Nautical eyesore removed from Southbank

Nautical eyesore removed from Southbank


Thanks to the generosity of a NASCAR racecar driver, the sunken Lady St. Johns, a derelict party boat, is no longer an eyesore on the river landscape in the view of many Southbank residents.

Ray Black, Jr., owner of Blacksmith Marine Corporation – Offshore, supplied a crane pro bono and spent four days raising the Lady St. Johns from its muddy resting place alongside the Southbank Riverwalk near the Chart House Restaurant.

SinkingShip_04Black began the task of removal on Dec. 11, finally towing the abandoned vessel four days later to an undisclosed location where it will be cleaned up and eventually taken into the ocean to become a reef, said Black’s father, Ray Black, Sr., in a telephone interview.

Black Jr., a NASCAR driver who races in the Xfinity series, lives in Flagler Beach and owns the marine salvage company, which he operates during the months when he is not racing the circuit. According to his father, Blacksmith Marine did the work for free after it was contacted by the city.

“The city reached out to us, and we donated our time to the city to clean it up,” said the elder Ray Black. “It was a real community effort – a partnership between the city, us and the reef community. The city asked for my son’s help, and he did it. We originally thought with the crane it would take a day, but it ended up taking four because there were so many hull holes. The boat was in pretty bad shape,” he said. “We honor our word, and we did it. We always do what we say we’re going to do, even if it takes us a month,” Black, Sr. said. “You have a really good mayor in Jacksonville. His office reached out to us to solve the problem, and everybody came forward to help.”

The TISIRI (Think It, Sink It, Reef It) Corporation of Jacksonville has been contacted about the fate of the craft, said Joe Kistel of TISIRI. “The fate of the vessel has not been determined as of yet,” he said. “We have been part of the conversations but have no information we can share as of yet. Perhaps we will have more info early next year.”

Southbank residents notified city

Tied up to a Southbank Riverwalk city dock near the Chart House Restaurant for many months, the Lady St. Johns first began listing in its berth alongside its sister ship, the Annabelle Lee, in July. By early September, it was listing even more, said Hank Werner, who had a bird’s eye view of both abandoned vessels from his 32nd-floor balcony in The Peninsula.

Concerned, Werner said he contacted both the Coast Guard and the City multiple times about the situation, which looked to be serious from his vantage point. By the end of September the boat had sunk, spilling more than 100 gallons of diesel fuel into the river, and requiring a speedy clean-up by the United States Coast Guard and Department of Environmental Protection, who put absorbing booms around the vessel to soak up the fuel.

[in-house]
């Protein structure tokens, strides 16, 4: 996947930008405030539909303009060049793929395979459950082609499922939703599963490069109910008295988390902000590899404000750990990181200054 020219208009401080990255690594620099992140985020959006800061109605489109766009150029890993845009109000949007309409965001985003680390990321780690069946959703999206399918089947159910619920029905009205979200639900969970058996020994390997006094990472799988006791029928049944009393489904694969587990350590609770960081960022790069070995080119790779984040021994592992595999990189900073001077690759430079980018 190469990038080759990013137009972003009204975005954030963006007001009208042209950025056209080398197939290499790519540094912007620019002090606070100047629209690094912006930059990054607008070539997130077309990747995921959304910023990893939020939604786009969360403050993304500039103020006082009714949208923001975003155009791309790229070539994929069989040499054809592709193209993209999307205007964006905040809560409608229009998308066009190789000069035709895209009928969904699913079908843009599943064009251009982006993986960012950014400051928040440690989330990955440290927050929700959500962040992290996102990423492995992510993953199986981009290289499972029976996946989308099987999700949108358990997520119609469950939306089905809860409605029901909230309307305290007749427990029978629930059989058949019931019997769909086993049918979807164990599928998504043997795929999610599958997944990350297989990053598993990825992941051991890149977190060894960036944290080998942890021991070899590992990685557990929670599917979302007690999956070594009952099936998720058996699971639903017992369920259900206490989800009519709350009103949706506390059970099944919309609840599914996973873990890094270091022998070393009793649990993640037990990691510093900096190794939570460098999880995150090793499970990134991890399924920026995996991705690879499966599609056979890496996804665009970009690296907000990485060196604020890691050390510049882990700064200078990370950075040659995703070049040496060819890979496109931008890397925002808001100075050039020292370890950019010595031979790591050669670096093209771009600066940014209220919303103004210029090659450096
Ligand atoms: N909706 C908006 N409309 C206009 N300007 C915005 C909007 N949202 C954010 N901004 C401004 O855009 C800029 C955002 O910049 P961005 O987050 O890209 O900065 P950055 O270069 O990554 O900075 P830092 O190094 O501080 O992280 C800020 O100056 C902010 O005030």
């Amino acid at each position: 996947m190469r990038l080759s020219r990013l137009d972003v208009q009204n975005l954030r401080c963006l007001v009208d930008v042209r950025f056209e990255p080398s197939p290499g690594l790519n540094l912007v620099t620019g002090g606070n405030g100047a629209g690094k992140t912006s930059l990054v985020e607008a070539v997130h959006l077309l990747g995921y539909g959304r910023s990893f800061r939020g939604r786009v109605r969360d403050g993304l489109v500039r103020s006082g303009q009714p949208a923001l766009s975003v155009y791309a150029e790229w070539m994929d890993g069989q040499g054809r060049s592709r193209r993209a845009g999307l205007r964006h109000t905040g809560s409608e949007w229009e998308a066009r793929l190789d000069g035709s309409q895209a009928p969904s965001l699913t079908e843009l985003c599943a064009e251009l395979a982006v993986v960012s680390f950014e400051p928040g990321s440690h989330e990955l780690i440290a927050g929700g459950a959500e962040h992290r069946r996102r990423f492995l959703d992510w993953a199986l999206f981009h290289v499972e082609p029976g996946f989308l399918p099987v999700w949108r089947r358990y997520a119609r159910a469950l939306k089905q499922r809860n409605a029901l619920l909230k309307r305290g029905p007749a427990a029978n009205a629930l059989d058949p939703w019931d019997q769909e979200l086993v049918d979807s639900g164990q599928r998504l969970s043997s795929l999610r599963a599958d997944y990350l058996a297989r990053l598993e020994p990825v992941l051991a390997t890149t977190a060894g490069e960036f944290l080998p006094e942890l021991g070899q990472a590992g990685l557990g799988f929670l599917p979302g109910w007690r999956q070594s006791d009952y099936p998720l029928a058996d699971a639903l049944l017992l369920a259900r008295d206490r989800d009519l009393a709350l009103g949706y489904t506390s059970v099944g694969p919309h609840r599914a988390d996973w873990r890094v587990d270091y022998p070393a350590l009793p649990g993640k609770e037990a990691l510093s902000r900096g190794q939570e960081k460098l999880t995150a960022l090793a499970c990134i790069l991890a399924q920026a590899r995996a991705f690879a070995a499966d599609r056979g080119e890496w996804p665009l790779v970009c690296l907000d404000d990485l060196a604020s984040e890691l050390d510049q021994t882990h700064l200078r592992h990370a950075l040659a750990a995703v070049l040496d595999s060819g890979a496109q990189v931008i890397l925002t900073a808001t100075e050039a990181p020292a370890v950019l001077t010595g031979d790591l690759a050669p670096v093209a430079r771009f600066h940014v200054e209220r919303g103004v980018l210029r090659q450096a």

SinkingShip_02“I saw the boat listing in July and I called the Coast Guard and City Hall and then I emailed the City Council,” said Werner, who contacted District 5 Councilwoman Lori Boyer about the problem. “Two weeks later it sank. It would have been cheaper to get rid of it when it was floating. That crew spent four days digging it up.”

Werner was not the only Southbank resident to contact Boyer about the problem. Many Southbank residents emailed her to express concern. Dr. Allyn Strickland, who lives in The Peninsula, wrote Boyer questioning when the “pollution source and eyesore for the Riverwalk” was going to be removed.

“I’m very upset about it. The city already told us it would gone and it wasn’t,” said Judy Sigman, a resident of The Peninsula, the day before the Lady St. Johns was raised. “It looks like people are living in it. I’ve seen indigent people go in and out,” she said.

Boyer said she contacted many city departments, including the Office of the General Counsel, to find a solution to the problem. “Here we have an expensive development. The city spent $18 million on the Riverwalk, and this is an eyesore that needs to be removed,” Boyer said when asked about the situation Dec. 3. “We don’t want the Riverwalk to look like derelict shipyards.”

According the city spokesperson Marsha Oliver, the Lady St. Johns and Annabelle Lee are the property of River Cruises Inc., a San Marco-based company owned by Dane Lucas, a well-known Jacksonville businessman.

In a telephone interview, Lucas said he had River Cruises, Inc. for 30 years but sold the business on a lease-to-own basis some time ago. His tenant neglected the boats, and when he stopped paying rent, Lucas was forced to take the business and the boats back. He has subsequently “closed” the business. The Lady St. Johns sank after Lucas took back the business, he said.

Dock rental for each boat to be tied up at the Southbank Riverwalk city dock is $800 per month, said Tia Ford, a spokesperson for the city. “The monthly rent is paid in full through June 2015 with River Cruises Inc. currently owing $9,600 in docking fees to the City of Jacksonville for both boats,” she wrote in an email.

Oliver said the city expects Lucas, as the current owner of record, to pay for the outstanding fees. The Annabelle Lee is still tied up to the city dock and is still accruing fees, she said. The dock rental bill was sent out Dec. 17, Oliver said.

By Marcia Hodgson
Resident Community News
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